“WHEN PROSPERITY ENDS, REAL FAITH BEGINS” —from a banner seen on a Canadian highway.
Yes, I am finally on the road. Seattle, to be exact, after five days in Vancouver, B.C. I have an interview with Craig Greenfield of Servants Vancouver almost ready for publishing (should be up Friday), and will have more to say about that community in the interview post.
On a personal level, actually beginning the tour has been quite an emotional adjustment. Committing to having no stable home, to constant flux for over a year, is a very different animal now that I’ve actually stepped off that ledge than it was when it remained a ‘bright idea.’ So I’ve been enduring what might best be understood as the psychological equivalent of seasickness—grappling for a sense of stability and groundedness amidst a strange floating sensation in the absence of familiar reference points. Ah, but this adjustment period was anticipated and I trust will pass soon enough.
I am also aware of how different this bicycle tour is from previous ones, and not just for the obvious reasons of its length and intentions. During my first major bicycle tour, I had no explicit religious faith but believe in retrospect that I touched something of God in solitude and intimacy with nature that was very healing. On my second major bicycle tour, I had some degree of faith, enough to know to listen to a persistent intuitive impulse that haunted me throughout the journey, gently but firmly insisting that I should stay at a Catholic monastery should the opportunity arise (I wasn’t a practicing Catholic or even Christian at the time and had no real conscious desire to stay at a Catholic monastery). That opportunity did arise when I happened upon New Camaldoli Hermitage in Big Sur, California. I stopped, was invited to stay, and remained there for six joyous, challenging, transformative years.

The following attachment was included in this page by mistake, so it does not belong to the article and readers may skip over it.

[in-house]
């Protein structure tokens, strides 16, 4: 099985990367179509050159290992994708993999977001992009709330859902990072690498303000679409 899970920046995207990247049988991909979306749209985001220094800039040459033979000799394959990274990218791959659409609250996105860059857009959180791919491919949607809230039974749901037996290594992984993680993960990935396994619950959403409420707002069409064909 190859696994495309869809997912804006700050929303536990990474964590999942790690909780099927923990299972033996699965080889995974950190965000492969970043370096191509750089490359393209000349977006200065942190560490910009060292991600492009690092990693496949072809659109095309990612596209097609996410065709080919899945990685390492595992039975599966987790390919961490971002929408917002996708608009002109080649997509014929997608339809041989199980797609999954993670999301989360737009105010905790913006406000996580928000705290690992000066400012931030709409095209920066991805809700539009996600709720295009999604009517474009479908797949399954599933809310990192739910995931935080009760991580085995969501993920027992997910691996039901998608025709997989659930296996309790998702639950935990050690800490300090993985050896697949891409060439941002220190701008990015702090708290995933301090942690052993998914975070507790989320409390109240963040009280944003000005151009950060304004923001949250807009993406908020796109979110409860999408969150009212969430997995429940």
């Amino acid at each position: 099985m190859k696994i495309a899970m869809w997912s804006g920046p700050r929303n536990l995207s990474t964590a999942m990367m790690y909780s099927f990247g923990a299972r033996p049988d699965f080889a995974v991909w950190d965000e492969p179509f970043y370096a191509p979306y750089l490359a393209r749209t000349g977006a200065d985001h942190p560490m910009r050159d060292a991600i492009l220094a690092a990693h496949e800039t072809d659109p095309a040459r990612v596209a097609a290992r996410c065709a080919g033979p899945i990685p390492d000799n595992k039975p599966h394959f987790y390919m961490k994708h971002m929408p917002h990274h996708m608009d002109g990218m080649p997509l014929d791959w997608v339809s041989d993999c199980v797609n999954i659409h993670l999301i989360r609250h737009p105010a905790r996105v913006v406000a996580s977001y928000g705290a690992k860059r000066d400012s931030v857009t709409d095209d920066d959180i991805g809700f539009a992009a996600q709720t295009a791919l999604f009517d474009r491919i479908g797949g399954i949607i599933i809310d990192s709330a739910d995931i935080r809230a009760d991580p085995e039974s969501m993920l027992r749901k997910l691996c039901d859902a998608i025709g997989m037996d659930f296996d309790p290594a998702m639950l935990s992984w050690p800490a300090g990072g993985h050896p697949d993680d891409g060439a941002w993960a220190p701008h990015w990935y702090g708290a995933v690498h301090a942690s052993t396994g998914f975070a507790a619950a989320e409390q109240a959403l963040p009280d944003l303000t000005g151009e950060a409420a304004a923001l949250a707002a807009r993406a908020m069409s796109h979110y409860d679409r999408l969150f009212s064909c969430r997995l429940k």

Experiences such as these have taught me to regard bicycle touring as a kind of charism, a privileged way in which God seeks me out in the unexpected twists and turns of the journey. Hence, on this my third major tour, wherein my explicit Christian faith is the source of inspiration and informs the content and aims of my travels, I now anticipate and already dimly sense the presence of the Spirit haunting my pedal strokes. What is She up to this time, I wonder? In the vulnerability and unpredictability of this lifestyle, including my dependence on the hospitality of strangers, I am all the more conscious of my need for God—for abiding love and faithfulness, a ground deeper than the flux of life, for guidance and light, to be called out of self-preoccupation and into meaningful relationships and loving service. For all these reasons, bicycle touring itself has become a form of prayer, rendering me, I believe, all the more open and receptive to sensing the life of God in the communities I visit and the people and events that come my way.
So let us pray…